Finally, we conclude that even had the trial court erred in permitting this testimony, such error was harmless where the plain and overwhelming inference to be drawn from the evidence presented at trial was that the fire was intentionally set and there was no evidence presented to the contrary. See Suits v. State, 270 Ga. 362, 365–366, 507 S.E.2d 751 (1998).

3. Appellant additionally complains that the trial court erroneously excluded exculpatory evidence when it refused to admit a recording of a 911 call appellant made to report the fire. However, appellant chose not to testify at trial and was not subject to cross-examination, thus the trial court did not err in holding that the 911 call was a self-serving declaration and inadmissible hearsay. Parker v. State, 276 Ga. 598, 581 S.E.2d 7 (2003). While a defendant is allowed to declare his innocence in open court, he is not allowed to avoid this opportunity by “pre-trial declarations of innocence.” Id. Although appellant argues that the 911 call could have been admitted under the res gestae exception to hearsay pursuant to OCGA § 24–3–3, a determination of admissibility under this exception is left to the trial court's sound discretion. See Bonilla v. State, 289 Ga. 862, 863, 717 S.E.2d 166 (2011). We find no abuse of discretion and hold that this enumeration lacks merit.

4. Appellant also argues that the trial court improperly charged the jury on the offense of arson in the first degree by charging provisions of the arson statute not alleged in the indictment. He asserts that although his indictment only charged him with a violation of OCGA § 16–7–60(a)(1), the trial court's jury instructions erroneously included charges for both OCGA § 16–7–60(a)(1) and (a)(5).3 Further, appellant claims there is at least a modicum of evidence that the jury convicted him of a crime not in the indictment. See Hunley v. State, 227 Ga.App. 234, 235, 488 S.E.2d 716 (1997); but see Stanford v. State, 236 Ga.App. 597, 512 S.E.2d 708 (1999). We disagree.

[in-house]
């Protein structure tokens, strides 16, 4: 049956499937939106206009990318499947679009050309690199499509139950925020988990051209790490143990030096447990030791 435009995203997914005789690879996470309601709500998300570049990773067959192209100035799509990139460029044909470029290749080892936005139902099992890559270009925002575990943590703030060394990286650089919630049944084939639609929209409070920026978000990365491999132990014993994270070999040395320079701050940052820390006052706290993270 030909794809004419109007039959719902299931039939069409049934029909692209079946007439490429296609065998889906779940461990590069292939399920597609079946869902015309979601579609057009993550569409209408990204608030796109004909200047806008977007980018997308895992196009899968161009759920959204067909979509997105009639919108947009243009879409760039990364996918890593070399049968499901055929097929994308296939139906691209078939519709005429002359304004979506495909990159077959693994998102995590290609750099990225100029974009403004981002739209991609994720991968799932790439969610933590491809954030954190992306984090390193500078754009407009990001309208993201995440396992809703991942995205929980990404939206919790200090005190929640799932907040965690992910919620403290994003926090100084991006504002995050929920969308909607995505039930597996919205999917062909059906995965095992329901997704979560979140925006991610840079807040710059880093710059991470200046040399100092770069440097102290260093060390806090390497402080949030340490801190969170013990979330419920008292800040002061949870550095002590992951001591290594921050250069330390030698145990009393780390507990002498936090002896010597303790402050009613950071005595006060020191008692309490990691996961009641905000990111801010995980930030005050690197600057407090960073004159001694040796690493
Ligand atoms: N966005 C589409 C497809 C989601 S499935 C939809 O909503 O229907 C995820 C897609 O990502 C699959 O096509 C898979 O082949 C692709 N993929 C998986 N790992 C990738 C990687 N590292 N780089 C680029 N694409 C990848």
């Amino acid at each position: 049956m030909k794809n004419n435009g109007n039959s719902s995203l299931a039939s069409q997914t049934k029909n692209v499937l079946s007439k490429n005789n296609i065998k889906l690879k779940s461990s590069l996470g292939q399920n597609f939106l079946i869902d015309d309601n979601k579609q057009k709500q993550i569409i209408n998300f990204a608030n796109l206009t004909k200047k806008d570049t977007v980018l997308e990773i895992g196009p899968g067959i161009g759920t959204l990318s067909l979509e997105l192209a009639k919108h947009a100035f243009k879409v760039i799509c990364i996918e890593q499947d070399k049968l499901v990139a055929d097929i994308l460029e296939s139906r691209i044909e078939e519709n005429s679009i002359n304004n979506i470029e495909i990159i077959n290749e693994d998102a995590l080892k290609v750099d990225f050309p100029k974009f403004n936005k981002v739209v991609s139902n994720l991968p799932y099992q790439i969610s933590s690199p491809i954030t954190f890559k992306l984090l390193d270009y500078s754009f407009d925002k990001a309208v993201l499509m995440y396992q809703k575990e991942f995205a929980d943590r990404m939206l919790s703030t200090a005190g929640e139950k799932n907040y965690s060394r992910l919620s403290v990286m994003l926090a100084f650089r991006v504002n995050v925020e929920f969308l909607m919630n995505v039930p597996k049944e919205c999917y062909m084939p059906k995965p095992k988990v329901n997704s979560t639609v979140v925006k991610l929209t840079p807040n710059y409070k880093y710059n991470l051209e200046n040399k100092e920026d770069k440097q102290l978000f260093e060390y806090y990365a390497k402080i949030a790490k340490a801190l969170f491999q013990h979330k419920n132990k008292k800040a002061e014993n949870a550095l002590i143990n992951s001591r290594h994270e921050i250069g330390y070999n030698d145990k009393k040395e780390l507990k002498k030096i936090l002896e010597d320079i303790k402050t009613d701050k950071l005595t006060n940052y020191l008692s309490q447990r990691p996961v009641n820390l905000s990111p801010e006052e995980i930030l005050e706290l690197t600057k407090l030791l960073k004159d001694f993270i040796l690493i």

“Where the indictment charges a defendant committed an offense by one method, it is reversible error for the court to instruct the jury that the offense could be committed by other statutory methods with no limiting instruction. [Cit.] The defect is cured, however, where ... the court provides the jury with the indictment and instructs jurors that the burden of proof rests upon the State to prove every...

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15 cases
  • Butler v. State
    • United States
    • Georgia Supreme Court
    • February 4, 2013
    ...on an ultimate issue where jurors can come to their own conclusion from factors within their understanding.” Sharpe v. State, 291 Ga. 148, 149–150(2), 728 S.E.2d 217 (2012) (citation omitted). In this case, however, the identity of the person who caused the death of Jamira and that her deat......
  • Smith v. State
    • United States
    • Georgia Court of Appeals
    • July 16, 2015
    ...could be committed by other statutory methods with no limiting instruction.” (Citation and punctuation omitted.) Sharpe v. State, 291 Ga. 148, 151(4), 728 S.E.2d 217 (2012). Such defects are cured, however, if the trial court “provides the jury with the indictment and instructs jurors that ......
  • Chavez v. State, A14A0966.
    • United States
    • Georgia Court of Appeals
    • October 3, 2014
    ...of the crime charged beyond a reasonable doubt,” and that the burden of proof never shifts to the defendant. See Sharpe v. State, 291 Ga. 148, 151(4), 728 S.E.2d 217 (2012) ; Wright v. State, 327 Ga.App. 451, 452, 757 S.E.2d 890 (2014) ; Henderson, 320 Ga.App. at 562(8), 740 S.E.2d 280 ; Ti......
  • Jones v. State
    • United States
    • Georgia Supreme Court
    • April 16, 2018
    ...of such evidence only for an abuse of discretion. See Pierce v. State , 302 Ga. 389, 391, 807 S.E.2d 425 (2017) ; Sharpe v. State , 291 Ga. 148, 150, 728 S.E.2d 217 (2012). Generally, whether a statement is part of the res gestae depends on a number of factors, including "the timing of the ......